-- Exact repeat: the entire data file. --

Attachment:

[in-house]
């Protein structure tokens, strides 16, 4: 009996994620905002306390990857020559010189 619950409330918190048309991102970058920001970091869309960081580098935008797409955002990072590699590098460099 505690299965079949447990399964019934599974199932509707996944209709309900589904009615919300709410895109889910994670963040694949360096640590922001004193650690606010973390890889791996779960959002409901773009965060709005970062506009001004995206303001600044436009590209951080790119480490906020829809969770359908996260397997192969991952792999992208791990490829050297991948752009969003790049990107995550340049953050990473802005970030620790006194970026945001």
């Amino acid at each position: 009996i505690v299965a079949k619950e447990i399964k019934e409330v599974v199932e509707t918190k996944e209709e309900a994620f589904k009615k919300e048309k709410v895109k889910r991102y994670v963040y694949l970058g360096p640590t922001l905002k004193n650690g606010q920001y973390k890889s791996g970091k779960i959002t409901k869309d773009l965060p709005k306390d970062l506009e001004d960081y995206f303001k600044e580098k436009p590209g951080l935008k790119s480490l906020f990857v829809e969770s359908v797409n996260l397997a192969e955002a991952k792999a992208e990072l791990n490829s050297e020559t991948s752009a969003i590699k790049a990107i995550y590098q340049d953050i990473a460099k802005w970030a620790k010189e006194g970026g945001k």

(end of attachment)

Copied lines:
[in-house]
């Protein structure tokens, strides 16, 4: 009996994620905002306390990857020559010189 619950409330918190048309991102970058920001970091869309960081580098935008797409955002990072590699590098460099 505690299965079949447990399964019934599974199932509707996944209709309900589904009615919300709410895109889910994670963040694949360096640590922001004193650690606010973390890889791996779960959002409901773009965060709005970062506009001004995206303001600044436009590209951080790119480490906020829809969770359908996260397997192969991952792999992208791990490829050297991948752009969003790049990107995550340049953050990473802005970030620790006194970026945001």
């Amino acid at each position: 009996i505690v299965a079949k619950e447990i399964k019934e409330v599974v199932e509707t918190k996944e209709e309900a994620f589904k009615k919300e048309k709410v895109k889910r991102y994670v963040y694949l970058g360096p640590t922001l905002k004193n650690g606010q920001y973390k890889s791996g970091k779960i959002t409901k869309d773009l965060p709005k306390d970062l506009e001004d960081y995206f303001k600044e580098k436009p590209g951080l935008k790119s480490l906020f990857v829809e969770s359908v797409n996260l397997a192969e955002a991952k792999a992208e990072l791990n490829s050297e020559t991948s752009a969003i590699k790049a990107i995550y590098q340049d953050i990473a460099k802005w970030a620790k010189e006194g970026g945001k």